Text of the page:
Ocean Beach Drug Dealer Sentenced to 12.5 Years for His Role in Fatal Overdose
SAN DIEGO - Anthony Souza of Ocean Beach was sentenced in federal court today to 12.5 years for conspiracy to distribute 400 grams and more of fentanyl. Souza’s distribution of fentanyl resulted in the fatal overdose of 28-year-old Chad Stevens, also of Ocean Beach. According to his plea agreement, Souza admitted that he provided four fake pills laced with fentanyl, commonly referred to as “blues,” to Stevens, on November 21, 2019. These pills caused Stevens to have a near-fatal overdose. Then approximately six months later, Souza again sold fake pills to Stevens – this time with fatal results. According to admissions in his plea agreement, Souza continued to sell “blues” despite Stevens’ death, and on June 24, 2020, law enforcement conducted a search warrant of Souza’s residence. During the search, law enforcement seized $2,460 in U.S. currency, 115 grams of cocaine, and 183 fake pills, and arrested Souza’s co-defendant, Alyson Marie Vaccacio. Vaccacio pleaded guilty to conspiracy to distribute 40 grams and more of fentanyl and 500 grams and more of cocaine, and her sentencing date is December 5, 2022.
Before pronouncing the sentence, U.S. District Judge Gonzalo P. Curiel said: “Drugs are often described as a poison, and, as we all know, poison kills, and that's what drugs do. They kill dreams, aspirations, goals, humanity, empathy. Drugs kill the ability to experience true joy, to make sound decisions. Drugs break up marriages. They break up families. And in this case, you have what can only be described as heartbreaking circumstances…” “The word needs to get out. The message needs to be clear that individuals who partake in the distribution of drugs -- and, particularly, this deadly drug, fentanyl … will receive a sentence in excess of 10 years. There has to be that message that is delivered loud and clear.”
“Removing fake pills from our communities and those who distribute them are our top priorities,” said DEA Special Agent in Charge Shelly S. Howe. “San Diego is a safer place with Mr. Souza behind bars. We will continue to pursue those who are selling fake pills and contributing to the unprecedented number of overdoses and poisonings.”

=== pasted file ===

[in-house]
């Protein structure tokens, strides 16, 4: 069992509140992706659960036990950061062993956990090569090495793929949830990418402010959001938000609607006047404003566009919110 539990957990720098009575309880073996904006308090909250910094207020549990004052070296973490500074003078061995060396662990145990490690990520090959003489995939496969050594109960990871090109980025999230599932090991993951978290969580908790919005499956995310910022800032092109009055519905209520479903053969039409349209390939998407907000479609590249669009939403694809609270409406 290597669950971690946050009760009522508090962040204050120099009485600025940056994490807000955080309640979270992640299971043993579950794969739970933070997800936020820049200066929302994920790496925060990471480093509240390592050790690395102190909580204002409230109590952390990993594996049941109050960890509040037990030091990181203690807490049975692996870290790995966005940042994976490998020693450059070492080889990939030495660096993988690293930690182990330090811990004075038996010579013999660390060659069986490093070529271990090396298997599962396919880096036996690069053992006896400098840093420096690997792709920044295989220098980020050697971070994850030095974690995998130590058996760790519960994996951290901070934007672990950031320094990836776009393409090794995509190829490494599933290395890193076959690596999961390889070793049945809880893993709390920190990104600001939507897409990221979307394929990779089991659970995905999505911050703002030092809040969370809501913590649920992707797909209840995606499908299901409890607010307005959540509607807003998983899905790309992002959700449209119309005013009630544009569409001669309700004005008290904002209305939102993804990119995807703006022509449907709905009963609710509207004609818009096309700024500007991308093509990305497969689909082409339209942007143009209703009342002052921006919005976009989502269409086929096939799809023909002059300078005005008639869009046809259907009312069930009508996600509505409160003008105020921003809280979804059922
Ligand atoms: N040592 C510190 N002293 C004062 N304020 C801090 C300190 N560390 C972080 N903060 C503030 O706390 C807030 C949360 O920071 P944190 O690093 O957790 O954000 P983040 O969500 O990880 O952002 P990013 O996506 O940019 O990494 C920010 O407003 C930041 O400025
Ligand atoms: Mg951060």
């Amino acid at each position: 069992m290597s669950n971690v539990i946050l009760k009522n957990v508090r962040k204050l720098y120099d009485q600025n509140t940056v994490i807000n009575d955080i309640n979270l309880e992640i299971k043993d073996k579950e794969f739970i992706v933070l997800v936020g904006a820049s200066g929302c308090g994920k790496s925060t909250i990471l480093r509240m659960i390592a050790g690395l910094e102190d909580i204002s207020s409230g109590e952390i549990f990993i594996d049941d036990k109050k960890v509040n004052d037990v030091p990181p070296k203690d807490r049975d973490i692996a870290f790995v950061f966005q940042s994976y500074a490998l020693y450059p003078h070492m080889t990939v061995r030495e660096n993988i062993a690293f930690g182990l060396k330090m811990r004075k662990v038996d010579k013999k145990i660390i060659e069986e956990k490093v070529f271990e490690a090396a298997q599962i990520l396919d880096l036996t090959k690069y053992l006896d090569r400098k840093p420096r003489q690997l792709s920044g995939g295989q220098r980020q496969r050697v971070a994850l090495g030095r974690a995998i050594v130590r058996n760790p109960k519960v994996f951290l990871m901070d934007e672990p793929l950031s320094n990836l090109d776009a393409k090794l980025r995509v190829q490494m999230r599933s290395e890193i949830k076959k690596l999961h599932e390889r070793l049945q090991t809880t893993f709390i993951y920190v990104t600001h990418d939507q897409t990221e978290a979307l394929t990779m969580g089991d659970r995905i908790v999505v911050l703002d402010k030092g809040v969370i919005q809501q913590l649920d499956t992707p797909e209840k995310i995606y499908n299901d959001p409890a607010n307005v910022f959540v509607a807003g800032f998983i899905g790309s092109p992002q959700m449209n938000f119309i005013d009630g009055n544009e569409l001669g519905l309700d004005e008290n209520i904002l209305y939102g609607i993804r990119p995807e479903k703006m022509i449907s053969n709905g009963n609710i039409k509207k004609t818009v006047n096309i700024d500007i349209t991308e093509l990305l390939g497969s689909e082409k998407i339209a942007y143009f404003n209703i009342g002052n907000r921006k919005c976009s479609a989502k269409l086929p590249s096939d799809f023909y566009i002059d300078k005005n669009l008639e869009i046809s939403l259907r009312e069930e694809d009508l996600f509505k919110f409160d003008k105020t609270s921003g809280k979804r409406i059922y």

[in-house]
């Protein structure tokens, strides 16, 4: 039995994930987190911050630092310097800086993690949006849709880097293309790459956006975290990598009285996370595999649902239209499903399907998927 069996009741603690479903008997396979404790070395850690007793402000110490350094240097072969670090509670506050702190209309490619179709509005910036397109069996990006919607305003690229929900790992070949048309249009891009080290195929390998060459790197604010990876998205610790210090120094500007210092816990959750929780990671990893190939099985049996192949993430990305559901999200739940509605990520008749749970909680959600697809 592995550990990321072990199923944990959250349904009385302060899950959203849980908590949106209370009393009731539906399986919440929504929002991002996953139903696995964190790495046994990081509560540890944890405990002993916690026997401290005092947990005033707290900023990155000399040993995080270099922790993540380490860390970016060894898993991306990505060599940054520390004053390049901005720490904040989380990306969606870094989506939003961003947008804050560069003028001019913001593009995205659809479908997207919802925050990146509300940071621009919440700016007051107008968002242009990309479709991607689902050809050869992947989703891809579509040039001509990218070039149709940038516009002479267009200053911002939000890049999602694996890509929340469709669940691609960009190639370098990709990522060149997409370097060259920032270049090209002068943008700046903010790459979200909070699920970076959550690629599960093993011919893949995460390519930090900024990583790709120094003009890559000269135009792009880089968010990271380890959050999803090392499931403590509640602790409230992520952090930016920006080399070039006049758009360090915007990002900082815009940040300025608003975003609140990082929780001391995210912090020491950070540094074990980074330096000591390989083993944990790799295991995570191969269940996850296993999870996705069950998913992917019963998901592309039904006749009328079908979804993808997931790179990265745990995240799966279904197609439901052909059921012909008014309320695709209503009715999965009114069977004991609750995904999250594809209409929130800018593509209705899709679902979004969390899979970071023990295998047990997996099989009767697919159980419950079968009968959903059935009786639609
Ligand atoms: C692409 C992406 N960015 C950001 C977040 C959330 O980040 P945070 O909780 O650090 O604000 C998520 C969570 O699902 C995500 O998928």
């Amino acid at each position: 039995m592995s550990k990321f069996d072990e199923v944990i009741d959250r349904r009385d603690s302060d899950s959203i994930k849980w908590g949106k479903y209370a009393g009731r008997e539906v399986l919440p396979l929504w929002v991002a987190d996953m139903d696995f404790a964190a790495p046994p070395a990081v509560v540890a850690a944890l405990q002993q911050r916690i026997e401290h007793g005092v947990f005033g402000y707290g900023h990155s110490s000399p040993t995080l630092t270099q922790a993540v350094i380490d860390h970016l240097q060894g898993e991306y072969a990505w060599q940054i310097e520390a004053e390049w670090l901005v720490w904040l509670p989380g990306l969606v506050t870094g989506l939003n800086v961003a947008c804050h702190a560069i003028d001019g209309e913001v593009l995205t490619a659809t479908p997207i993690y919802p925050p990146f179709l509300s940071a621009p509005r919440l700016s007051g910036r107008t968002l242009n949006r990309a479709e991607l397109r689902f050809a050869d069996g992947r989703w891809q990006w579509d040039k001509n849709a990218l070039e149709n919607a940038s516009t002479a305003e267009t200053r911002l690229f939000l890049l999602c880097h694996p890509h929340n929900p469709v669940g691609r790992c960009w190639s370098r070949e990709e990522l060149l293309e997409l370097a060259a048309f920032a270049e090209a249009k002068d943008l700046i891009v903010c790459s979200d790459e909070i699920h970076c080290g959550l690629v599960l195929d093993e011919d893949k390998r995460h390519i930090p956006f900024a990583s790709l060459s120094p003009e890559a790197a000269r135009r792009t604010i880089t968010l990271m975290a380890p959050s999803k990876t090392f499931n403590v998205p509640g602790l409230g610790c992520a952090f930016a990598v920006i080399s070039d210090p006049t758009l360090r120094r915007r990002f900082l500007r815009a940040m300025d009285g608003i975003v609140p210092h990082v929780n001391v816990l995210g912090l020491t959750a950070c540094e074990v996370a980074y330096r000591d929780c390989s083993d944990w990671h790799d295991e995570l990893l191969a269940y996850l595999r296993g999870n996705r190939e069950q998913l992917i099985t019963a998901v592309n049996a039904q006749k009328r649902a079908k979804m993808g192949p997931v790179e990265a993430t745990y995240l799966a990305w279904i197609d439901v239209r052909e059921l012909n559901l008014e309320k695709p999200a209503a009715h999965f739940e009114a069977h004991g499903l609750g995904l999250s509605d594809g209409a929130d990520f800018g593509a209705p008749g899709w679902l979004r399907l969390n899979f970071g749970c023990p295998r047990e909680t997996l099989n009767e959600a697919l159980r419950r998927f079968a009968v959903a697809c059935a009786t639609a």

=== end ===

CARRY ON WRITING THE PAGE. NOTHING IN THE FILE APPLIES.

“The days of recreational drug use need to be over,” said U.S. Attorney Randy Grossman. “We know from the DEA’s analysis of seized pills that more than 40 percent of counterfeit pills contain a deadly amount of fentanyl. We can’t say it enough. With fentanyl there is no such thing as a ‘safe’ recreational drug.”
“As law enforcement officers, there is nothing more painful than investigating a death that could have been prevented. While we all can do our part in removing these illegal and lethal drugs from the streets, the public can only benefit if we also do our part in educating to prevent additional overdose deaths,” said HSI San Diego Special Agent in Charge Chad Plantz. “I am extremely proud of our HSI agents, working with our law enforcement partners, for the results of this investigation that will undoubtably make our neighborhoods safer.”
Special Agents and Task Force Officers with the DEA Overdose Response Team led the investigation into Stevens’ death. This case is the result of ongoing efforts by the DEA, U.S. Attorney’s Office, HSI, the FBI, the San Diego Police Department, the California Department of Health Care Services, and La Mesa Police Department to investigate and prosecute the distribution of dangerous illegal drugs—fentanyl in particular—that result in overdose deaths. The DEA created the Overdose Response Team as a response to the increase in overdose deaths in San Diego County.
United States Attorney’s Office, Homeland Security Investigations, Federal Bureau of Investigation, San Diego Police Department, California Department of Health Care Services, La Mesa Police Department
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